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A new low! Shrieks the headlines. Apparently there’s been a baby-swapping storyline on Easties. Except, to add an extra layer of perversion, one of the Christmas babies is, um, dead.

A silly plotline, but then EastEnders has had a few of those over the years. Granted, soap operas shouldn’t feel the need to uphold public morals and provide good, clean fun all the time (there’s always The Archers for that), but there always been tales to make you tremble in Albert Square.

I used to be a soap widower – someone who endured the crap relay from Hollyoaks at 6.30 right through to Easties at 8.30 on weeknights (not including weekend omnibuses), in the forlorn hope that I’d be allowed to watch a bit of football later. Luckily, I’ve long ditched that dark half, but the memory of some of those plotlines clings to me. They’re a bad experience in their own right.

Just off the top of my head, there was Trevor, the Mad Scot, tenderising Little Mo at new year with his bare hands after lightly seasoning her with gravy. The ladies in my house – preparing to go for a night out – cheered when Little Mo fought back by putting a couple of creases in Trevor’s baby-faced coupon with an iron.

What is this? I remember thinking. Some kind of sick panto? Am I meant to cheer on Trevor – is he the underdog now, like when Captain Hook’s being chased by the Crocodile? Come on wee man, get up! Hit her back!

Ah, Trevor. A godsend – especially if you’ve got an accent like mine. “Awright Mo?” I used to say. “Just you and me, eh?”

And then there was Dirty Den’s more recent fall from grace. No, I don’t mean Leslie Grantham’s online wanking thing which saw him get his jotters (isn’t it ironic that both Dirty Den’s high-profile exits were accompanied by gaudy splashes just off-screen?).

No, I mean the plot the character hatched with his estranged son’s ex-girlfriend to try and get his son back onside. It boiled down to something like this: “Okay, here’s what to do. I’ll get you pregnant; you tell Dennis Jnr, and then you abort it, but you pretend to have a miscarriage…. he’ll come running!” The young lady in question agreed to all this, too.

I’ve written some sick stuff in my life, but if I came up with something like that I would seriously doubt my mental health.

Sometimes these narratives have the tinge of Grand Guignol theatre to them. They’re horror stories, really, urban nightmares served up to millions of people as family entertainment.

We shouldn’t be surprised at anything EastEnders shows any more. It’s got the form. At least when Corrie chooses to depict tram crashes and Rita-bludgeoning serial killers, it seems more authentic because you actually give a damn about the characters. They’re not afraid to have warmth and kindness as well as the sass; hell, they even crack a few unforced jokes.

EastEnders’ residents are feral, fox-eyed demons by comparison, sly and craven enough to, say, swap their dead kiddie for a living one next door.  Corrie’s always had heart to it; I can happily sit through an episode. Not so for EastEnders.

Serious question: have you ever fancied anyone on EastEnders?


In the post-modern world, it’s become impossible to say with any authority that something is crap. For every reason you could give, there’s some sort of irony (perhaps wielded by Little Mo) that can be used to bat it aside. Everything can be turned into a gag or a throwaway line, especially if the tricky issue of morality appears. EastEnders isn’t really a family entertainment show. Actually, it’s an urban horror story.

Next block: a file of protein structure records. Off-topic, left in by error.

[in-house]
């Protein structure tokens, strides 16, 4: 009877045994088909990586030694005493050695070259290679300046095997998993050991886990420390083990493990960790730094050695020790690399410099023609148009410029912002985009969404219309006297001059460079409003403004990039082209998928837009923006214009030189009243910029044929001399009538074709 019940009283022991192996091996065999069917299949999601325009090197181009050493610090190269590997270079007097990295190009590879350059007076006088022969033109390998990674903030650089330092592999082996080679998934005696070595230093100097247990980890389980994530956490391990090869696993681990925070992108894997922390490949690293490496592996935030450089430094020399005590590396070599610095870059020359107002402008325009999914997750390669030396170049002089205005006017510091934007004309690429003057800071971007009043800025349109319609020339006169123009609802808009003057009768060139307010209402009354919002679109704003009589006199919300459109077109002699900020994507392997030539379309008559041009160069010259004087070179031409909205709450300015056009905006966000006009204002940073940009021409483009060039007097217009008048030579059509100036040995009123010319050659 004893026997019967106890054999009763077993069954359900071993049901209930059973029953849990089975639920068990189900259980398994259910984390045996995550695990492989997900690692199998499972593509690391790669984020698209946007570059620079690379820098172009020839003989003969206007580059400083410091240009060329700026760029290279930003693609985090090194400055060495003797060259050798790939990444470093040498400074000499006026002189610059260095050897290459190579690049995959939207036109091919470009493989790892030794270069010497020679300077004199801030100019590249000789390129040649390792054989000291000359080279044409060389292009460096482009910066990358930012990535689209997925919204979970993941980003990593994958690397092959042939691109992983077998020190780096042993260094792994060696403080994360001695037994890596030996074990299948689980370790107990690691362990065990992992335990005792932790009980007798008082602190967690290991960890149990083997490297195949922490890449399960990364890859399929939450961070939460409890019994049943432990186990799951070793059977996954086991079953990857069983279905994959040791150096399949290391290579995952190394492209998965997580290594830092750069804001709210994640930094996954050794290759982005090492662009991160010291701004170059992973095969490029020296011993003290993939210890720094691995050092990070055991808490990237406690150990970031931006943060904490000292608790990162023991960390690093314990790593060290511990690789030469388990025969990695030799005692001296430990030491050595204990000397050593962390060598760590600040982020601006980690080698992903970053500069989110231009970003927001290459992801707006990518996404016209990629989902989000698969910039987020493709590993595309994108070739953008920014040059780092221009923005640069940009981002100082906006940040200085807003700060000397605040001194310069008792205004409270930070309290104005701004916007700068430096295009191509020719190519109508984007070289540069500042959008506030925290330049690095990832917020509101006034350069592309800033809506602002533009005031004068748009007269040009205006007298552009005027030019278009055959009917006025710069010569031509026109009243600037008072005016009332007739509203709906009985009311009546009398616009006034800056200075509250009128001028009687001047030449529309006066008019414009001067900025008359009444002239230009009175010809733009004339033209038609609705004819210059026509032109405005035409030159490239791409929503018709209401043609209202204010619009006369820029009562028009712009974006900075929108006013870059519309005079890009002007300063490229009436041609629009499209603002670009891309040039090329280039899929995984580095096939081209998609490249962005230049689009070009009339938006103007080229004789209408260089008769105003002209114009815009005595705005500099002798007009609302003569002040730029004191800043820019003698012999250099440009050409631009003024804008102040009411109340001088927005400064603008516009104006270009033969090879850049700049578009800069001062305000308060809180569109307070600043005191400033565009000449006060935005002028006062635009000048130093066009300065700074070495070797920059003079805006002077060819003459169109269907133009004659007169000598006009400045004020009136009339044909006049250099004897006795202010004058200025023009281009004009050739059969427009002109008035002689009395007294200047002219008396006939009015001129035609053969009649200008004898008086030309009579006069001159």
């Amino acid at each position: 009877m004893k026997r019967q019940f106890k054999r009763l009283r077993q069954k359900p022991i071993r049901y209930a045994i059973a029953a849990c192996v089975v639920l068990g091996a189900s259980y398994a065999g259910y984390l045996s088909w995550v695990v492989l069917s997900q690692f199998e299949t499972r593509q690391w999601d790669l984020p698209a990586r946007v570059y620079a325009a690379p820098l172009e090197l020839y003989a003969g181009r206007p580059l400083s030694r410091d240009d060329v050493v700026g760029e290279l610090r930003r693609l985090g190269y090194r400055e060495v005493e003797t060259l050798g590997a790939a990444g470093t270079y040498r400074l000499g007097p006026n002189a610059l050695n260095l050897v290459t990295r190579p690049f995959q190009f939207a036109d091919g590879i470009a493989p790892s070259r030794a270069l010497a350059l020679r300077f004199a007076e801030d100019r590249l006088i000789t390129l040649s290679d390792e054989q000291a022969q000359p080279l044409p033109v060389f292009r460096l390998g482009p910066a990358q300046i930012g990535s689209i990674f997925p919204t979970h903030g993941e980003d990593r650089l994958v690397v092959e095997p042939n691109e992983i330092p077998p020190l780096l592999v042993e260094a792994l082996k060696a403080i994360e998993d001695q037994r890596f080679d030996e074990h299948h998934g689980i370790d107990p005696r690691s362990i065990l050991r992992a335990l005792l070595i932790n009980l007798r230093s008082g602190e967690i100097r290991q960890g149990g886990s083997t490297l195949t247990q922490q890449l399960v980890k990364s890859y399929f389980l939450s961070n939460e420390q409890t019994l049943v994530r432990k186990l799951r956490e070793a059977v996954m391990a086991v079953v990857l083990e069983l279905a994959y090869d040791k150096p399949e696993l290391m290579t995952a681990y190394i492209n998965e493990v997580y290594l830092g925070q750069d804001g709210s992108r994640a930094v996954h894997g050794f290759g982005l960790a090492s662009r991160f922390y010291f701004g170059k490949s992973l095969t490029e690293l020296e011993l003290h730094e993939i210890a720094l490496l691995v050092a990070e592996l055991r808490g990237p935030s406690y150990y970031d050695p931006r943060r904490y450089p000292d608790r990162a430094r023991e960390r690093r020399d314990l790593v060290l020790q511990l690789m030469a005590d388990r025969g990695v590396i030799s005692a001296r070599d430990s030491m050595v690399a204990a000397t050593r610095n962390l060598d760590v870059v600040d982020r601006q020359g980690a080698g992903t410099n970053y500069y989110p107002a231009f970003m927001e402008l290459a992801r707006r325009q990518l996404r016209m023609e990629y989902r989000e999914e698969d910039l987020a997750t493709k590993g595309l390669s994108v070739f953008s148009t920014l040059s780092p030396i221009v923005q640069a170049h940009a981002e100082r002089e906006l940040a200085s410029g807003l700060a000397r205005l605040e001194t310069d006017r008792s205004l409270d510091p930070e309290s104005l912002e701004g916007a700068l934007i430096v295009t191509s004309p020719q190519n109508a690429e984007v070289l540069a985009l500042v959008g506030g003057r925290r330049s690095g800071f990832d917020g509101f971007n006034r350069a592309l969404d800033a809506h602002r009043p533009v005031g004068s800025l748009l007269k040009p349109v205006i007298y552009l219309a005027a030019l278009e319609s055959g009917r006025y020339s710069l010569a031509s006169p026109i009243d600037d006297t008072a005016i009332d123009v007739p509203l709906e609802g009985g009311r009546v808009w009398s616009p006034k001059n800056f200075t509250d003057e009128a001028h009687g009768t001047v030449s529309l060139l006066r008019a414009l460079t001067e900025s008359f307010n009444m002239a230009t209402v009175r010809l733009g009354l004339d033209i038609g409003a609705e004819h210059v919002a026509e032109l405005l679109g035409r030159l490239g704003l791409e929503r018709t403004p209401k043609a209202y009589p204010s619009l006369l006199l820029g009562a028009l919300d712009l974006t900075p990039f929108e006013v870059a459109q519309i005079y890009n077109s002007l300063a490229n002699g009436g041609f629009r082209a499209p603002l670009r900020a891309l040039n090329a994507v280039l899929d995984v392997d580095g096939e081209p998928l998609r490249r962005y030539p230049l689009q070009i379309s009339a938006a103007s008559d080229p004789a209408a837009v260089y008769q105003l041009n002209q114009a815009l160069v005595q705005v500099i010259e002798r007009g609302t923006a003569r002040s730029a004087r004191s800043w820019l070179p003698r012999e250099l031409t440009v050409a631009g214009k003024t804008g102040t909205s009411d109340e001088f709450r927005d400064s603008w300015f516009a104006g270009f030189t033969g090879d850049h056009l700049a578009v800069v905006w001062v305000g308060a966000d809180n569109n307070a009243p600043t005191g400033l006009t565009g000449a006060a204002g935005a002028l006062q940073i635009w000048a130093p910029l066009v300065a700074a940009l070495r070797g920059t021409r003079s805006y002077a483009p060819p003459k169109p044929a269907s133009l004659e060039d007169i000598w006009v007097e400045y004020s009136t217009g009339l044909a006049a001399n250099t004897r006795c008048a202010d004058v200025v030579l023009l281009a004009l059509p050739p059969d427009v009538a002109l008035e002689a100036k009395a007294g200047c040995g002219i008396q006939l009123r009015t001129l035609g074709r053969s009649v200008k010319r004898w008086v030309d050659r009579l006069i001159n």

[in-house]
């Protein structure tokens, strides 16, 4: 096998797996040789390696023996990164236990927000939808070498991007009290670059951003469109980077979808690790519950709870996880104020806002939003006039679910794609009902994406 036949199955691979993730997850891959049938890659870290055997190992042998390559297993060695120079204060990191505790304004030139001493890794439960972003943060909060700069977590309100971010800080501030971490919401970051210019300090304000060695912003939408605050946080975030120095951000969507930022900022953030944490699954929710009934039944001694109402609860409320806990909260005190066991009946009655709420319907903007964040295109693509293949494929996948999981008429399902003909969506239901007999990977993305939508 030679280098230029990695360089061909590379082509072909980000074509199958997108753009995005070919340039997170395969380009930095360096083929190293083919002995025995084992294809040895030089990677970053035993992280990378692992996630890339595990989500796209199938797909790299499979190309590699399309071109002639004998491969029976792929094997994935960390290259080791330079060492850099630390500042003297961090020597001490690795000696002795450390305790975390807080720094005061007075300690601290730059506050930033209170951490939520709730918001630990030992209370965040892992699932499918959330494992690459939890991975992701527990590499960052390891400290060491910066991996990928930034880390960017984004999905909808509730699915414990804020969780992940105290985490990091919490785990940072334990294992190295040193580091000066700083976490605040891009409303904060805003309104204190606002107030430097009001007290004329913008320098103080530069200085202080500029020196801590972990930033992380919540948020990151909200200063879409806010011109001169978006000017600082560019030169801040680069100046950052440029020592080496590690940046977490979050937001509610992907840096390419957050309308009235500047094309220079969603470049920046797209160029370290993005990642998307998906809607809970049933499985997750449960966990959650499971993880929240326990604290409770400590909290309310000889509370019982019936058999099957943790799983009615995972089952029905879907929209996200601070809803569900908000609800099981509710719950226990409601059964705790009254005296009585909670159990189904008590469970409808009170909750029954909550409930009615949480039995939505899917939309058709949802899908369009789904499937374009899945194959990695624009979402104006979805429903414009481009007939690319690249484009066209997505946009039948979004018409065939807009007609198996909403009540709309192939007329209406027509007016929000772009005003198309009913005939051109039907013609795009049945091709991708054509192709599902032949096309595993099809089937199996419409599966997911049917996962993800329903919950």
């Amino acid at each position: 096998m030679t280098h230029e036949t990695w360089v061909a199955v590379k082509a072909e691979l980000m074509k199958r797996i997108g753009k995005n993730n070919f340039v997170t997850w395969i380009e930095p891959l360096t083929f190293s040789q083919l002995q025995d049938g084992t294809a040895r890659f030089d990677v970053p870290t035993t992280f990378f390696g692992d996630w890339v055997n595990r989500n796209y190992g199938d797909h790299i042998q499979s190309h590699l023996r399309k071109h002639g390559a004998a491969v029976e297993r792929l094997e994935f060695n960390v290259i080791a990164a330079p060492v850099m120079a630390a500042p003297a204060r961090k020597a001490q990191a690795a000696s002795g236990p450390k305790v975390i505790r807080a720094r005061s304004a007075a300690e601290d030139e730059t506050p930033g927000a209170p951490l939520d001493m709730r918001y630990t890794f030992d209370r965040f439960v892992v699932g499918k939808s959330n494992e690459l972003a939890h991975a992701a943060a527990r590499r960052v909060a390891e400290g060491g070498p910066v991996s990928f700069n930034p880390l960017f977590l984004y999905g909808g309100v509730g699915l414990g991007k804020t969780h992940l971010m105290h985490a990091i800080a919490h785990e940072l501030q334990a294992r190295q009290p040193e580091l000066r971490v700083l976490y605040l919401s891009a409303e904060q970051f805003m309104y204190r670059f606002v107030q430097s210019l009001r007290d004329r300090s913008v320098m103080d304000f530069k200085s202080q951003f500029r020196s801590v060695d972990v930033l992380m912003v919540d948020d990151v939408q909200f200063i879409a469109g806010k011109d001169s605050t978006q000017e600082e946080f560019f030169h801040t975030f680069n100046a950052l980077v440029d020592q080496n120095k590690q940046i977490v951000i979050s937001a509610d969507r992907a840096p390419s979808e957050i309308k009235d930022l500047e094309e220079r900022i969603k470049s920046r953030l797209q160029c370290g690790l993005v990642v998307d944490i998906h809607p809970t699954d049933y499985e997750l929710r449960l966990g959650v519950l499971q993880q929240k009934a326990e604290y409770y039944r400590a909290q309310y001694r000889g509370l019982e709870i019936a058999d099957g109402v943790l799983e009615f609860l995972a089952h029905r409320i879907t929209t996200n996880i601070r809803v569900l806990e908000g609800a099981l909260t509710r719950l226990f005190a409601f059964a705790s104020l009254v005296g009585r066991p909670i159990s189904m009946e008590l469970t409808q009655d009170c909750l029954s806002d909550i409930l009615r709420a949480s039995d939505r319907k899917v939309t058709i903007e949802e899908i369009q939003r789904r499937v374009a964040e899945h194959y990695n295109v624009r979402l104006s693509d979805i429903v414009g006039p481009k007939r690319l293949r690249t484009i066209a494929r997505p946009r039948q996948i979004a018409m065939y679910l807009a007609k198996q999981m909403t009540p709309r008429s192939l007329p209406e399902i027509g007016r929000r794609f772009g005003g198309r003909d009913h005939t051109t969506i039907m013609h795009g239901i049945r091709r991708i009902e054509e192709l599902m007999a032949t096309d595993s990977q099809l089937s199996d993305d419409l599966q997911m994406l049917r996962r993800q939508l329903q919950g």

In the same news bulletin tonight that informed us that a few thousand people have complained about EastEnders’ big wow storyline, we also heard some updates on the Michael Jackson death case in the United States. I couldn’t help but think that our modern icons and idols’ stories inevitably turn into horror shows, too – the more gothic the better.

Think of poor old Elvis straining his last on the throne in Graceland; Marilyn Monroe, one of the world’s most adored women, dying alone in the dark. And Michael Jackson, breathing his last in his freakshow mansion, surrounded by toys and empty amusement arcades. Is there anything creepier than an empty playground? (Don’t answer that, Jacko fans.) And to think Michael Jackson once wanted to star in a movie as Edgar Allen Poe! Mate, you were living the dream.

So it goes with modern true-life narratives, especially when it comes to celebrity. Plastic surgery freakshows, leaked sex tapes, yo-yo dieters, trips to rehab for being an arsehole, Big Brother and faked love affairs. Our stars: Katie Price, Kerry Katona, the dearly departed Jade Goody and poor old Britney. Contains nightmarish, X-rated scenes too upsetting for children. It’s small wonder Frankie Boyle gleefully swipes at these people; he can hardly miss those targets.

And then we’ve got the True Stories that stare out at us from magazines, the sort of stuff that wouldn’t even pass for a B-movie catering entirely for sickos. “I was raped by Santa – and I’m keeping the baby.” “My mother stabbed me, but I forgive her from the afterlife.” I made those up, but they’re probably not half as bad as some of the headlines you might see down at the newsagent’s today.

Are people really this preoccupied with such dayglo trash? Does it provide escapism from some people’s own horrid situation, or do they just like to have a sneer at anyone with a worse set of circumstances than theirs?

Or is it all – that horrid phrase – so bad it’s good? Is it all, like, a good laugh? Perhaps EastEnders’ new plotline is a simple extension of our own preoccupation with domestic horrorshows.

Maybe I’ll check into Albert Square to see how things are going, next time round. I do love a good horror story.


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